by Brendon Nafziger
, DOTmed News Associate Editor | May 07, 2013
From the May 2013 issue of HealthCare Business News magazine
For now, that’s not clear, either. In its comments, the agency suggested that most AED manufacturers already have enough data for devices out on the market. “In most cases, FDA believes the clinical data that has been submitted for AEDs in 510(k) applications will suffice as valid scientific evidence necessary to support a PMA,” the FDA said in the proposed order.
The agency did note, however, that a “small number” of companies would need “additional investigation to support approval.”
“In those circumstances, FDA will consider the least burdensome means of gathering information, and will consider whether reliance on post market controls can reduce the extent of data that would otherwise be required to show effectiveness,” the agency said. The agency also noted that one PMA application could cover all of a manufacturer’s models, according to a March Reuters report.
Still, if clinical trials are needed for at least upcoming, brand-new devices, they could be expensive, depending on how the new position is enforced. Previously, most AEDs only needed a usability study, Maldonado-Holmertz explains, such as whether a bystander could pull the device off the wall and use it safely. These typically had no more than 20 to 50 participants. But for a PMA, manufacturers could potentially require a large-scale true clinical trial to prove safety and efficacy. This would involve possibly 200 to 250 subjects.
The price difference is huge, too. Small usability studies tend to run from $20,000 to $800,000, depending on their complexity, Maldonado-Holmertz says. But true clinical PMA trials can cost upwards of $3 million.
Will the increased costs be a problem? “For researchers and AED manufacturers committed to driving innovation to help improve survival from SCA, some may find that it is only feasible to conduct research outside the U.S. given the regulations associated with Class III,” Philips said. “The resulting advanced technology may only be made available in markets outside the U.S. due to differing AED regulations in other geographies.”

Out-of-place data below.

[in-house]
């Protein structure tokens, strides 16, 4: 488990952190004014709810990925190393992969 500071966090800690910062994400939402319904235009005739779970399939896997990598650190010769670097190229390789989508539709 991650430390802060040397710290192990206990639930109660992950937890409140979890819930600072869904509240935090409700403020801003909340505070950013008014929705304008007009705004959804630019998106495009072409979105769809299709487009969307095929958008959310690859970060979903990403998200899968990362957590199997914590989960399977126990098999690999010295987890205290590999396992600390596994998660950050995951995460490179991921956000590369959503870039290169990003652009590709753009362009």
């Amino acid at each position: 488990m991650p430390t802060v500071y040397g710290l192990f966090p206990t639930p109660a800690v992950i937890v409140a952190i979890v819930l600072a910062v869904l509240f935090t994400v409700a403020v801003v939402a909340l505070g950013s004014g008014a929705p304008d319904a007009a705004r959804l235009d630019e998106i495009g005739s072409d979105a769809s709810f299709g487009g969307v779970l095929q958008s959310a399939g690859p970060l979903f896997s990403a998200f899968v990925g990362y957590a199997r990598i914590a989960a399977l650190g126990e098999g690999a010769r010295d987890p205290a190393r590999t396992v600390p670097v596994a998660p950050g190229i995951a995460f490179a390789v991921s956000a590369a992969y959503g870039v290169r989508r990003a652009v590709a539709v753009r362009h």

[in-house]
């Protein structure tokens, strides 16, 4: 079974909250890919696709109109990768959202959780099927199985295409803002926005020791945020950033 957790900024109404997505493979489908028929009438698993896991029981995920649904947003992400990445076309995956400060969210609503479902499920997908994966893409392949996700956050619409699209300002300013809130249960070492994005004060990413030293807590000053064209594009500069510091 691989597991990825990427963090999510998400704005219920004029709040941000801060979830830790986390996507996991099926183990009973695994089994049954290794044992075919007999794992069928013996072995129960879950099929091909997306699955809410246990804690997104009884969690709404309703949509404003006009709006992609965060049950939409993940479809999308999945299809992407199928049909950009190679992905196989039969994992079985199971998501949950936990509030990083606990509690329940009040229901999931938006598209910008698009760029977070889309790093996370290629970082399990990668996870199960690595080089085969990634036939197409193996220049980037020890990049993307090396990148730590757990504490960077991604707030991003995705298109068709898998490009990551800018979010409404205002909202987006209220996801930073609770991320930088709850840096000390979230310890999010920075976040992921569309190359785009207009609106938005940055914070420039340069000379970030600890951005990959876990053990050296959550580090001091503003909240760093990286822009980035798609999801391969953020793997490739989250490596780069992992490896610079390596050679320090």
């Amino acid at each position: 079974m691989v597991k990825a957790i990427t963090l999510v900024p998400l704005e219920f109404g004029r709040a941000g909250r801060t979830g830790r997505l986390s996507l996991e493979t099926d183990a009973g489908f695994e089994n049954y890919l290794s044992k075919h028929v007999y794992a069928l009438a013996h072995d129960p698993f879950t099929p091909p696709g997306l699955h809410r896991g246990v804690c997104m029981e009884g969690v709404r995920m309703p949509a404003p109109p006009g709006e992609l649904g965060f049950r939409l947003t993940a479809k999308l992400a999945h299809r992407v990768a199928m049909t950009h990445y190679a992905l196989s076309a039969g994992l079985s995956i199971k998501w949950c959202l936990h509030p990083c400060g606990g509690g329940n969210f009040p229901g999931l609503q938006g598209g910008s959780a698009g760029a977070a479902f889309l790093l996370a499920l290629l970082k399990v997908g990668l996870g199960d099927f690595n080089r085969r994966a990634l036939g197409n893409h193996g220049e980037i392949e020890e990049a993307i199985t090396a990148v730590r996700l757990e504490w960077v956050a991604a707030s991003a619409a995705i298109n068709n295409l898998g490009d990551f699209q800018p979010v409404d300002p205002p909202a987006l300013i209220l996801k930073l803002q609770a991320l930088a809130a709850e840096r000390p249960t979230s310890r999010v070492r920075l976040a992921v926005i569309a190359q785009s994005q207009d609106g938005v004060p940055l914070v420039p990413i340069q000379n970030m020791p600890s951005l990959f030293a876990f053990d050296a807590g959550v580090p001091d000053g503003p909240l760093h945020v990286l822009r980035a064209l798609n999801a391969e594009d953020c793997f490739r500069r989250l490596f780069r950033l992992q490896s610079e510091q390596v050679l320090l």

But others aren’t so sure. Public Citizen’s Caroome is skeptical that being regulated as a Class III product will dry up the market, as some AED advocates or manufacturers have feared.
“That’s a common refrain you hear, that ‘Oh, these devices, we won’t be able to afford to do this,’” he says. “There are companies out there that will still be able to make these out there with appropriate testing. Using language out there to scare the public isn’t helpful.”
DOTmed Registered DMBN May 2013 - Defibrillators Companies
AED Reclassification – When Near Perfect is Not Enough for FDA
May 17, 2013 04:27
The FDA is proposing to reclassify AEDs as Class III medical devices. This change will require manufacturers to go through a much more time consuming and costly regulatory process before their AEDs can be sold. Why? According to the agency’s proposed rule, the primary purpose of reclassification is to reduce the risk of illness or injury resulting from AED failures. Yet, a study relied upon by the agency finds that AEDs work as intended during rescue attempts greater than 99% of the time. This is a clear example of the perfect as the enemy of the good (or even great) driving a regulatory action that will cost lives and money with very little public health benefit.
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